President Donald Trump's planning to ease restrictions on US weapons sales overseas has incited concerns that it would flood international markets and inflame feuds in volatile areas like the Middle East. The prepared executive order or presidential memorandum expected to be introduced in the fall by Trump facilitates the State Department and the Pentagon for actively promoting on behalf of American arms manufacturers. A global leader in weapons exports with over half of the world's annual arms deals, this new initiate will make US companies more competitive as allies shop for fighter jets, ground vehicles, warships, missile defenses and other military gear in the growing competitive market. With the US government now also pushing US products, defense firms will succeed in selling more wares internationally leading to more job creation and strengthen the defense industrial base.
A State Department official anonymously stated that they would do everything to promote competitiveness to enhance Americans' interests around the world. This is one of the series of moves planned by Trump to relax former President Barack Obama's restrictions on US military activities. Late in 2015 the administration had launched a review of export regulations governing drone technology to make the path easy for American arms manufacturers to sell in international markets. It has also allowed sales of precision-guided munitions to Saudi Arabia which the Obama government believed was used to kill civilians in the Yemen civil war. Additionally, Trump has also reversed restrictions on arms sales for Bahrain and Nigeria.
The latest data of 2017 shows the net value of US arms transfer notifications getting doubled to $48 billion against the same time in 2016. These include direct commercial sales as well as those done by Foreign Military Sales process under supervision of the Pentagon's Defense Security Cooperation Agency. William Hartung, director of the Arms and Security Project at the Center for International Policy pondered on the extent of domination desired by US companies. The order may come as early as October.
Officials are currently reviewing the Conventional Arms Transfer Policy which decides rules for selling military-grade weapons to foreign nations. They are also trying to make the International Traffic in Arms Regulations more user-friendly as it is very stagnant since 1984. Lobbying a long time for relaxation in the procuring of export licenses for weapons sales feels the changes are still not enough to remain competitive while many leading industry associations are concerned that the US lead might slip.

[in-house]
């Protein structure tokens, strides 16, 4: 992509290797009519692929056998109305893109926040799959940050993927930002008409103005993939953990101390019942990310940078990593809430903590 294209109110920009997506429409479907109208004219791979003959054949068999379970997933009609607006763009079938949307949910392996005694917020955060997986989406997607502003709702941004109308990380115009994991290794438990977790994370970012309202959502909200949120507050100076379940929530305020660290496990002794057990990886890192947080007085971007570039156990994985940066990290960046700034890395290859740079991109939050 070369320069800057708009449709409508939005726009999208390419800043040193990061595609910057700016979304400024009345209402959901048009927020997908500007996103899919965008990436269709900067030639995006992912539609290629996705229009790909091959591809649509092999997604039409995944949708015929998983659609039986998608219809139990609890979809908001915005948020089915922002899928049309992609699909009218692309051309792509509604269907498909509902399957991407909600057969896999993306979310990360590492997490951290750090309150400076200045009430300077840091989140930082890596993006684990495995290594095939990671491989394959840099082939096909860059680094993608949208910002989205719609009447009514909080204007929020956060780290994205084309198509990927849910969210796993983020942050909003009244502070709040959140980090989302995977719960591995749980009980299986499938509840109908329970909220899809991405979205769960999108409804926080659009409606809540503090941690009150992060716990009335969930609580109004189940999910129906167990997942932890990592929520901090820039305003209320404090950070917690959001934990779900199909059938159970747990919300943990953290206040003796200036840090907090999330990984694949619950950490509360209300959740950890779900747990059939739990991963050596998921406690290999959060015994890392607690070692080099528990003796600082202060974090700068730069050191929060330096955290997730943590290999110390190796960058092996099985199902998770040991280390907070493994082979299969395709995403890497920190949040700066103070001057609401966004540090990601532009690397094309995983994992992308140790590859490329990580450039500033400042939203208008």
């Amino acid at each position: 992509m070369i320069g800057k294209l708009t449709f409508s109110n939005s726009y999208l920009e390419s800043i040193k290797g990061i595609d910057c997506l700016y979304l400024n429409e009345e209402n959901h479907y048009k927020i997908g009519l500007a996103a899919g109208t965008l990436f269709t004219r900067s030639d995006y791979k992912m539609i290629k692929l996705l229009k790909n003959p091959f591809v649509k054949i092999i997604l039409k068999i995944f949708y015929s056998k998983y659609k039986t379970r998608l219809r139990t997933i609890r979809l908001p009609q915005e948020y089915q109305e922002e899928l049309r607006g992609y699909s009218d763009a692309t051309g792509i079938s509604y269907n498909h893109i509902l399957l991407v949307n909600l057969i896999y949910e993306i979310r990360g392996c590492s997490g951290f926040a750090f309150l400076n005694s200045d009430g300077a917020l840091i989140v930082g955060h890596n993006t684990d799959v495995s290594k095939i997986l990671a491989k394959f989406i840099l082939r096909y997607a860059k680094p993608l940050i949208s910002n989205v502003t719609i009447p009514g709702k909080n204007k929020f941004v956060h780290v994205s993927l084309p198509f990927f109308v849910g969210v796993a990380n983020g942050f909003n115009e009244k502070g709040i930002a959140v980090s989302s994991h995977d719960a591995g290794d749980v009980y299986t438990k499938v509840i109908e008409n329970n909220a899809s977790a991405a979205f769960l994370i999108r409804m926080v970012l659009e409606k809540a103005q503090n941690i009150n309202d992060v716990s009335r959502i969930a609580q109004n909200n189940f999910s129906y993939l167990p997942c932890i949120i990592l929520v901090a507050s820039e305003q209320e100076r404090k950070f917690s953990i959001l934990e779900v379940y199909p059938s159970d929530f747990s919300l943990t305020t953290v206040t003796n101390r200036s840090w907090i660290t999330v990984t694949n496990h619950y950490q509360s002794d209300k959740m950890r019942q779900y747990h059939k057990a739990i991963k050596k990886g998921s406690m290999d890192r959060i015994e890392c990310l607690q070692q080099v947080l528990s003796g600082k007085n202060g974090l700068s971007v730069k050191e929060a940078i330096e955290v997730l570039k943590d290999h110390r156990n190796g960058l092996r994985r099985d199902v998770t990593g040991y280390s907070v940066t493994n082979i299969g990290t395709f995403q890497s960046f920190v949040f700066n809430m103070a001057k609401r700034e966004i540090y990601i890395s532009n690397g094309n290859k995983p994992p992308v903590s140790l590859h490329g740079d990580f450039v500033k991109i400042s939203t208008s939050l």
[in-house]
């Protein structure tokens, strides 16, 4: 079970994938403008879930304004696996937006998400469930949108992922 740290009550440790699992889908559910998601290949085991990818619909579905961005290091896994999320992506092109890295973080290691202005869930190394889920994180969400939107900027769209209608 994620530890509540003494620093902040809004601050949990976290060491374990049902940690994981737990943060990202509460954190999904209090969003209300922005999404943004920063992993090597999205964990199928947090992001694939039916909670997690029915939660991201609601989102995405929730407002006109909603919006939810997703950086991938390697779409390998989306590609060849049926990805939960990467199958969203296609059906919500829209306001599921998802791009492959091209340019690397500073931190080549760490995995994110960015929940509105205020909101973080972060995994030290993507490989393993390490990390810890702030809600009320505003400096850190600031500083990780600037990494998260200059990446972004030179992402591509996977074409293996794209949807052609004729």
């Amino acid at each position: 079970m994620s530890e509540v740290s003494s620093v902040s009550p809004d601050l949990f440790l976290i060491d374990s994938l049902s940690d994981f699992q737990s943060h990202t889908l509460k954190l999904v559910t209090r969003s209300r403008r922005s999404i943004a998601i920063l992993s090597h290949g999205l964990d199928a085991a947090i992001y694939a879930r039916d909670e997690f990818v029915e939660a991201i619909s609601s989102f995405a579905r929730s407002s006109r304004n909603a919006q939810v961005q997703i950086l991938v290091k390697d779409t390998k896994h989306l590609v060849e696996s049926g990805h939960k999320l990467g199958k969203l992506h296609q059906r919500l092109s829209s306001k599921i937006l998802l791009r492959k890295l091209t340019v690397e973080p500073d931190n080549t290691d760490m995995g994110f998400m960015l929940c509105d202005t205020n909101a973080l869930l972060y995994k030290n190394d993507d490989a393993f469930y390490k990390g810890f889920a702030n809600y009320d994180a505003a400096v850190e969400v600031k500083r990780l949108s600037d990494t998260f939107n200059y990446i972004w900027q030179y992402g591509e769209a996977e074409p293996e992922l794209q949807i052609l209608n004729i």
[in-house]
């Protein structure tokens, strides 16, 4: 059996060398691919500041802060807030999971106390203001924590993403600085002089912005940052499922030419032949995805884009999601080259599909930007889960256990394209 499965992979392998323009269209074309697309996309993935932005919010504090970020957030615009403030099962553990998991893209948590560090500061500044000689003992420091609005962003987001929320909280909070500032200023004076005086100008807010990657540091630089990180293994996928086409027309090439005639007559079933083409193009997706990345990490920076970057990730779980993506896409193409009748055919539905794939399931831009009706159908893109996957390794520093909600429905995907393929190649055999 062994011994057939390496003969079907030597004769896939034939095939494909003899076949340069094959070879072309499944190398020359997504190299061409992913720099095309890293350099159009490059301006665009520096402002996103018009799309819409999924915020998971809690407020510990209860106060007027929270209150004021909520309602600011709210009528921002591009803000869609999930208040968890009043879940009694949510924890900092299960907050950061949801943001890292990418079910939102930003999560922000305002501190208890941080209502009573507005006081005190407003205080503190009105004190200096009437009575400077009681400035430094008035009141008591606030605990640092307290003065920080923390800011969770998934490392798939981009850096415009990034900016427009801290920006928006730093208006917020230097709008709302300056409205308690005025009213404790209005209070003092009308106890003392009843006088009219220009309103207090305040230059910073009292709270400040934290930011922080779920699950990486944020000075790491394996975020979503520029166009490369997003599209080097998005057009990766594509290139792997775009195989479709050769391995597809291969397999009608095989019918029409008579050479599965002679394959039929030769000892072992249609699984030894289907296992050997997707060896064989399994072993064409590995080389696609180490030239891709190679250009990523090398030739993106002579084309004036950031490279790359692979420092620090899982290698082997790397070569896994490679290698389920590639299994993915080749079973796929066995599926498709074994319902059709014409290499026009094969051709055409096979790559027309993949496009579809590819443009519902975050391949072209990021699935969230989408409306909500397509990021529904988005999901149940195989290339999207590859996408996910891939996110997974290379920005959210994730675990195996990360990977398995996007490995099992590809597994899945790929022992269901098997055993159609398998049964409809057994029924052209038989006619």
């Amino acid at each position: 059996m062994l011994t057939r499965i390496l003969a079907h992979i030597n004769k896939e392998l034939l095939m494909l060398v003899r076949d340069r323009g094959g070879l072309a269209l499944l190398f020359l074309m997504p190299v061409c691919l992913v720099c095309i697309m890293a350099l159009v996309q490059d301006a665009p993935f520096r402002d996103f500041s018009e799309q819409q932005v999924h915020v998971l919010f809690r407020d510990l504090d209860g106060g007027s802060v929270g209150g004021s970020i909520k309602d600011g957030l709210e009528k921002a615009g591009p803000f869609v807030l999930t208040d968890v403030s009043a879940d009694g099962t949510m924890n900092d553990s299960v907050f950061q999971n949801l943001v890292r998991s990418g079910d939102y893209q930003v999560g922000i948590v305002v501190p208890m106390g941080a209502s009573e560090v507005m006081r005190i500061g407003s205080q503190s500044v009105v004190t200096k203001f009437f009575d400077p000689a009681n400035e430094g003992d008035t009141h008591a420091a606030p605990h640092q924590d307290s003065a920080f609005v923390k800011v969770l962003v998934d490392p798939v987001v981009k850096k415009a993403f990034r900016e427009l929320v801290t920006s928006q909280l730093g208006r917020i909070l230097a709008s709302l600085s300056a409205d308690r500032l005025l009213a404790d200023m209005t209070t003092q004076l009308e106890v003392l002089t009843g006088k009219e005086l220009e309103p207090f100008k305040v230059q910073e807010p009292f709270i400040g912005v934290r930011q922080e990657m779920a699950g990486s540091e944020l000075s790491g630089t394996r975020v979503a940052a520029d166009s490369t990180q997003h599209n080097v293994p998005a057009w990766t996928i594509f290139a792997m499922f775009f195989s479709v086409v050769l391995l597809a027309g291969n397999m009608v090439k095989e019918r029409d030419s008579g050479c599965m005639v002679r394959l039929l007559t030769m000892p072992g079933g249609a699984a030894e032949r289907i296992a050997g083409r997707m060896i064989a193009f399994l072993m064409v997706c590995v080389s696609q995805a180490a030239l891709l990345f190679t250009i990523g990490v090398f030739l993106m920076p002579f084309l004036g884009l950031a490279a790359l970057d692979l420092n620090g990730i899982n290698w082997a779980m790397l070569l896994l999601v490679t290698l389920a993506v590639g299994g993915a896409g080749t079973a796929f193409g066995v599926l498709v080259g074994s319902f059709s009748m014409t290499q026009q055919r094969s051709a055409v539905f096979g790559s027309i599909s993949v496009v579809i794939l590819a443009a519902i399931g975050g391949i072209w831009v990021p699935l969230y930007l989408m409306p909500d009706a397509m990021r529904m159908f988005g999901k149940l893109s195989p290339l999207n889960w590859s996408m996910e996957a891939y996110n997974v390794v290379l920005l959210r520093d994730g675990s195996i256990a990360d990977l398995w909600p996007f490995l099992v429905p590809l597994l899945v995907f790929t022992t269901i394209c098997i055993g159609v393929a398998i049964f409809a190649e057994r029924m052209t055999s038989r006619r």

Representing many leading arms manufacturers, the National Defense Industrial Association stated that the shifting business and political landscape along with domestic acquisition hurdles are stifling the growth and dominance of the US in the global aerospace and defense export market. Tina S. Kaidanow from the Bureau of Political-Military Affairs stated that the initiative aimed to strengthen the defense capabilities of US allies as well as boost and protect US abilities of being a force multiplier for the US war-fighter and create high-quality American jobs.
The administration is also trying to help US companies get a leg up on foreign contracts. NSC stated that the administration aims to remove unreasonable constraints which prevent US companies from competing though they will not harm the US foreign policy interests. It would take steps to prevent sensitive technologies from falling into the wrong hands or used against American troops or interests.